I’m going to go back to what I love during this Lenten Season…taking photos and highlighting the beauty in the everyday, the sacredness of all that is around us, and in doing so, finding God in his creation.

I’ll be using Diana Butler Bass’ Grounded: Forty Day Devotional as a guide. I hope you’ll join me on this 40 day journey back to Immanuel, God with us.

Photo courtesy of George Vinson

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“Jesus lives. Jesus is Lord. . . . Easter is about all of this. To reduce it to a spectacular miracle a long time ago and a hope for an afterlife is to diminish it and domesticate it. It is not about heaven. It is about the transformation of this world.” (Marcus Borg, 2012)

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It is about the transformation of this world. I love that, it speaks directly to what we have talked about over these last 40 days or so. God is not above or beyond, but inexplicably woven into the tapestry around us. He is all things, he is with us always.

We can encounter God in the ordinary moments, those moments becoming the sacred, holy moments. He is all things. All ground is holy ground, all water, holy water, the skies are a holy space, and our neighbor is sacred and to be loved as we love ourselves. Caring for creation and loving our neighbor is a spiritual practice; a form of worship and communion with God.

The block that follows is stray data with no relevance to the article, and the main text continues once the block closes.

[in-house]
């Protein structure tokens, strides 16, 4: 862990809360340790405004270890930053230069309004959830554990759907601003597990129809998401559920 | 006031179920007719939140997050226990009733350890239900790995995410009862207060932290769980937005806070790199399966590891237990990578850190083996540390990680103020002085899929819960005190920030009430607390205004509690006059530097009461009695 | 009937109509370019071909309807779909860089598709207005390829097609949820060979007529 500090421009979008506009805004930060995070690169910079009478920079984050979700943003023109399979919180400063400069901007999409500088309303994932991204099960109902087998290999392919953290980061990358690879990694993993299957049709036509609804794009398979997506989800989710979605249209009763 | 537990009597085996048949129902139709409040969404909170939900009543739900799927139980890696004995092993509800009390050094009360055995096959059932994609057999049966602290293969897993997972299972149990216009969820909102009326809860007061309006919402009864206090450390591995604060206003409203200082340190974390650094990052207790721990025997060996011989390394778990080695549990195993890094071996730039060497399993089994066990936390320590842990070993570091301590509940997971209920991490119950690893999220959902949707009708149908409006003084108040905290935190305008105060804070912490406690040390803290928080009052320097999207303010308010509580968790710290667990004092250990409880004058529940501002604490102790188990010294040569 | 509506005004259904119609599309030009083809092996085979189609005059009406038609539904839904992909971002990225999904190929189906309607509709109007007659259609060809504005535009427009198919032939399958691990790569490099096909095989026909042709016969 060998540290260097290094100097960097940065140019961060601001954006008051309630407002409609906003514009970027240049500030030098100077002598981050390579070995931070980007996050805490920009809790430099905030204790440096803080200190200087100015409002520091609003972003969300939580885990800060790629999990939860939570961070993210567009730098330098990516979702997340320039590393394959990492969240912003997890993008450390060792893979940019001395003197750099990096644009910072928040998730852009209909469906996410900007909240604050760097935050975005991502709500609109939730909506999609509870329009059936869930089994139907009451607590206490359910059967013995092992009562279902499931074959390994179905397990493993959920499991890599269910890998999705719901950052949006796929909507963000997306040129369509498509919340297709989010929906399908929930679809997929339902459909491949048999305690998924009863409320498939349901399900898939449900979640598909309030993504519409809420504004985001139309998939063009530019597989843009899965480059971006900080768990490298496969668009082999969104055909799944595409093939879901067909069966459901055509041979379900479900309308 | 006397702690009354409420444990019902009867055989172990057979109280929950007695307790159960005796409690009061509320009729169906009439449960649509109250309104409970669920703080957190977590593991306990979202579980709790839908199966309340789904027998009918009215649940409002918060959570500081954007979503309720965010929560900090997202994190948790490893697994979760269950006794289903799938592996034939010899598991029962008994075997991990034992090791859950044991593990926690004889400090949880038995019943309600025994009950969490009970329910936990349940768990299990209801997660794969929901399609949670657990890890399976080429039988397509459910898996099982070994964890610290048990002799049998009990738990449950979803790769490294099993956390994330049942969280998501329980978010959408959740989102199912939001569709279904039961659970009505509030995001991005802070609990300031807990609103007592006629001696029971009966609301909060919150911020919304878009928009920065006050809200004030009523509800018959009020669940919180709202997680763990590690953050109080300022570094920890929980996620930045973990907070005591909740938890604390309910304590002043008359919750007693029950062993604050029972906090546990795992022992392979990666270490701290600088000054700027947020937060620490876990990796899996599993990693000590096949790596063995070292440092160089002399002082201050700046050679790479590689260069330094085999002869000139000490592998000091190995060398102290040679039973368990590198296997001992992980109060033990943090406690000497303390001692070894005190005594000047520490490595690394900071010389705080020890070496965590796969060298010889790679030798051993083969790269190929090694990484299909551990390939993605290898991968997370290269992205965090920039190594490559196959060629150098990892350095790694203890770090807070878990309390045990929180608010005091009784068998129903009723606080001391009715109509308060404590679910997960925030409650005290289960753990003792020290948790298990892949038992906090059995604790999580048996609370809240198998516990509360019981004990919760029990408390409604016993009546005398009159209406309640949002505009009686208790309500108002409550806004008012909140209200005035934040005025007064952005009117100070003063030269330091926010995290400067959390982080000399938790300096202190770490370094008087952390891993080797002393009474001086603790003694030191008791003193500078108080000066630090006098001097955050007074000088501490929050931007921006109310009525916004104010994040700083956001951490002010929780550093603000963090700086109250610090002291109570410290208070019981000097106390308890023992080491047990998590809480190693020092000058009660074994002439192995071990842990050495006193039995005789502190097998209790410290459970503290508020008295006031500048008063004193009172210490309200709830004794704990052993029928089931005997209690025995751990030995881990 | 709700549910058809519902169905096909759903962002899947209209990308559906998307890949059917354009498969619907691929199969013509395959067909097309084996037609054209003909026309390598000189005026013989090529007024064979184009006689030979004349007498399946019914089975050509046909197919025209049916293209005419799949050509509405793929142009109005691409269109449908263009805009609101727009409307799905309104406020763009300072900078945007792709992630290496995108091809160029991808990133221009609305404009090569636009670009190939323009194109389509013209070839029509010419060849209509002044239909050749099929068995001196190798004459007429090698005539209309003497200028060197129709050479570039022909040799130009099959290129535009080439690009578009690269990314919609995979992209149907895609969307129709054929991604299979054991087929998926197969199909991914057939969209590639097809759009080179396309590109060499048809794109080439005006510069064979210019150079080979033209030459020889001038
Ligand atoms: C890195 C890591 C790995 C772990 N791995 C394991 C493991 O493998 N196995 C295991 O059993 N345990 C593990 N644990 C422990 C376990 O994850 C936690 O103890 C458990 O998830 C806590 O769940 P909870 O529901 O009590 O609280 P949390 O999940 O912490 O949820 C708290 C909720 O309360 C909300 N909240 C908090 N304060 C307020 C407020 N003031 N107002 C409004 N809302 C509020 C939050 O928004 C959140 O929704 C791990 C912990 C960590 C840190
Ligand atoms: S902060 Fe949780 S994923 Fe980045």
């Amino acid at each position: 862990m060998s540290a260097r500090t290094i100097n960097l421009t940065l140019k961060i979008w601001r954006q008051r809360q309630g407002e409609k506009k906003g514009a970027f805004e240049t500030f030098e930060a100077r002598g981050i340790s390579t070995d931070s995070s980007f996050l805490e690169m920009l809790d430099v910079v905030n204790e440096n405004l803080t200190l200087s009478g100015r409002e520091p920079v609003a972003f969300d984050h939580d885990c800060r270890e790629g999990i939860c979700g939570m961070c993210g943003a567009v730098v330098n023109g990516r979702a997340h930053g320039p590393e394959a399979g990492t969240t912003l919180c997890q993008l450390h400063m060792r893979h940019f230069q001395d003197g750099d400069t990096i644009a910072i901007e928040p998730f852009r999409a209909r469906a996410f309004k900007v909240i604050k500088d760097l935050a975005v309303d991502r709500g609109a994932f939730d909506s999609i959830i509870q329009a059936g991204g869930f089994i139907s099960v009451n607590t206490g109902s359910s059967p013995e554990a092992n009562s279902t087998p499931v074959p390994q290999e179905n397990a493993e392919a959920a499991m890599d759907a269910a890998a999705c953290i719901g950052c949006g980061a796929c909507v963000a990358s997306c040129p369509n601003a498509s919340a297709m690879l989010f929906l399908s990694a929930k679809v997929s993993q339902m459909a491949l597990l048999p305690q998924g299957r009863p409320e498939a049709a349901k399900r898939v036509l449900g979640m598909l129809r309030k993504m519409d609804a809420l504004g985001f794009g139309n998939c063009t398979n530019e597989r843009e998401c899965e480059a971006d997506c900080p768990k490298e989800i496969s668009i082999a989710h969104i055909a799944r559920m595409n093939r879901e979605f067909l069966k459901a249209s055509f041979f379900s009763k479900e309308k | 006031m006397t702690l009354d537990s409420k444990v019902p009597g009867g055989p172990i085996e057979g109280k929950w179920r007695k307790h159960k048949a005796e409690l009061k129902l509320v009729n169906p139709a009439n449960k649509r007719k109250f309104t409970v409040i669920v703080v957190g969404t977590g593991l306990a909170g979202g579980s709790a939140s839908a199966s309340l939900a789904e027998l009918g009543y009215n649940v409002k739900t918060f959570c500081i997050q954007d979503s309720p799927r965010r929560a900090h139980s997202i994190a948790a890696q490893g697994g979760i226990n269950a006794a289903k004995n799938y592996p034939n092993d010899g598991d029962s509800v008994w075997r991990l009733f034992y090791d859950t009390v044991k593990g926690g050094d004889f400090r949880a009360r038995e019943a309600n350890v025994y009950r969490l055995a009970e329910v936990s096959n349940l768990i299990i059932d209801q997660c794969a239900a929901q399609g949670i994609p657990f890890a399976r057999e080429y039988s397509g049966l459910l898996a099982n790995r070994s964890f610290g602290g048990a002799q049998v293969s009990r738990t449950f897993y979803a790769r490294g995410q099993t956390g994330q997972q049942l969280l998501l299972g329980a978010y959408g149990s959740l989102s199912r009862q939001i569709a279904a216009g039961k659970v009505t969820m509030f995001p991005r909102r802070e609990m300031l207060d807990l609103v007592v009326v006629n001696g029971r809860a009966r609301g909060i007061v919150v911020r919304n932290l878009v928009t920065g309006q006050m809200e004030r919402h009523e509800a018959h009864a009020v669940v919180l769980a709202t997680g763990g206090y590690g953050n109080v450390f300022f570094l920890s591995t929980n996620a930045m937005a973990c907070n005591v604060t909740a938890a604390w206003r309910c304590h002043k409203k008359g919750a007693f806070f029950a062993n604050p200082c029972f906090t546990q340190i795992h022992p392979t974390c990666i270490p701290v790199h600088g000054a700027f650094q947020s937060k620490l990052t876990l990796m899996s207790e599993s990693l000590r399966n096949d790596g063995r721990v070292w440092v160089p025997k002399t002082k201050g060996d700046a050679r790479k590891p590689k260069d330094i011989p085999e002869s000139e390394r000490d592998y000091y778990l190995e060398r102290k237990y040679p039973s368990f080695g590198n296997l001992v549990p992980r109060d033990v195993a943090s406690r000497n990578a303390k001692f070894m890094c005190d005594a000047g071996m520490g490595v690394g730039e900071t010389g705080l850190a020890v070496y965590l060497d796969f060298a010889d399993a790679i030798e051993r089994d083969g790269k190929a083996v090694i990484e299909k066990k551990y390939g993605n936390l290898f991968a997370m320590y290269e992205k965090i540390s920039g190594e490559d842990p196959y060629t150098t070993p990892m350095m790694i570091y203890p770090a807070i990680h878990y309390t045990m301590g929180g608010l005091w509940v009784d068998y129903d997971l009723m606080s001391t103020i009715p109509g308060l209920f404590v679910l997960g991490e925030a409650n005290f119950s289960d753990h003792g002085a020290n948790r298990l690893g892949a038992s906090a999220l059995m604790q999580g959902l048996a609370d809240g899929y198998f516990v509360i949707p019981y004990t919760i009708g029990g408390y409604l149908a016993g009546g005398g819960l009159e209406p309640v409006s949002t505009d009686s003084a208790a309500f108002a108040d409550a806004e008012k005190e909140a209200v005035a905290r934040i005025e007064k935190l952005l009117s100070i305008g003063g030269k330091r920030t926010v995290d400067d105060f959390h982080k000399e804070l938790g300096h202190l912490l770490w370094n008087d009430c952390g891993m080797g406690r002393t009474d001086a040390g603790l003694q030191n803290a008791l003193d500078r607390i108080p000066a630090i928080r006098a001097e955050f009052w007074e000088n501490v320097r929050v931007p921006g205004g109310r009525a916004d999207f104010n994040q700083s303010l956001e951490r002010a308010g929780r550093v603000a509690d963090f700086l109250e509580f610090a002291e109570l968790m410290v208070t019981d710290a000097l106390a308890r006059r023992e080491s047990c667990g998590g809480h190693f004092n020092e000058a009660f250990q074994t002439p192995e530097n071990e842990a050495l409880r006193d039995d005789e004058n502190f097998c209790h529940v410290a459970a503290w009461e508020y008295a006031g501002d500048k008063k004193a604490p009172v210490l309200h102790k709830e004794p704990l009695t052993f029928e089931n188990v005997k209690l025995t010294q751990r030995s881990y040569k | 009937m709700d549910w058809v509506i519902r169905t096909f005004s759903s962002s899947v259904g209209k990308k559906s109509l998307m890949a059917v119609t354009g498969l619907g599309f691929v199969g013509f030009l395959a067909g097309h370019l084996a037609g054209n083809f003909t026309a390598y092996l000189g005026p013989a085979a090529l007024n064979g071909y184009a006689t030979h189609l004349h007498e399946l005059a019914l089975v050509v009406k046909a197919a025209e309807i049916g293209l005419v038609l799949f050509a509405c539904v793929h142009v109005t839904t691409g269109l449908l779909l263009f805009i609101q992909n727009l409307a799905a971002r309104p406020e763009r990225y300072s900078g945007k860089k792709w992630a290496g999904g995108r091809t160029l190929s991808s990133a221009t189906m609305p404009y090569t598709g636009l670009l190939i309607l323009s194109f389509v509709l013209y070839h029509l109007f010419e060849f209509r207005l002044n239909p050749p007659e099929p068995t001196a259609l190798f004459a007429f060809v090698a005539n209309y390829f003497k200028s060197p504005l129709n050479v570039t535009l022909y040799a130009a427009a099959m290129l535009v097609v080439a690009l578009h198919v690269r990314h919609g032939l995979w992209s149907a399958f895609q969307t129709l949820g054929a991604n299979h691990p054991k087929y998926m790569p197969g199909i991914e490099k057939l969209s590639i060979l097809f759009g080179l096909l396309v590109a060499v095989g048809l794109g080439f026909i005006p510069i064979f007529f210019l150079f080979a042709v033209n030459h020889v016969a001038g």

We are the bearers of compassion and as such have a hand in the redemption of this world.

Today we would do well to remember that in our darkest hour, in the midst of our shame, he walked the garden, looking for us. In the moment we knew we were forever abandoned, he called to us, “Why are you hiding?”

He called to us, the betrayer, the thief, the liar, the doubter, the cynic, and in the moment of today’s darkness, he offers forgiveness and grace. Not out of obligation, or certainly not because we’ve followed the rules, but out of his great love for us. No matter where you are on your journey; walking with him in the garden or hiding from him in shame, there is always Love and Grace enough.

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“I experience religious dread whenever
I find myself thinking that I know the limits
of God’s grace, since I am utterly
certain it exceeds any imagination
a human being might have of it.
God does, after all, so love the world.”
Marilynne Robinson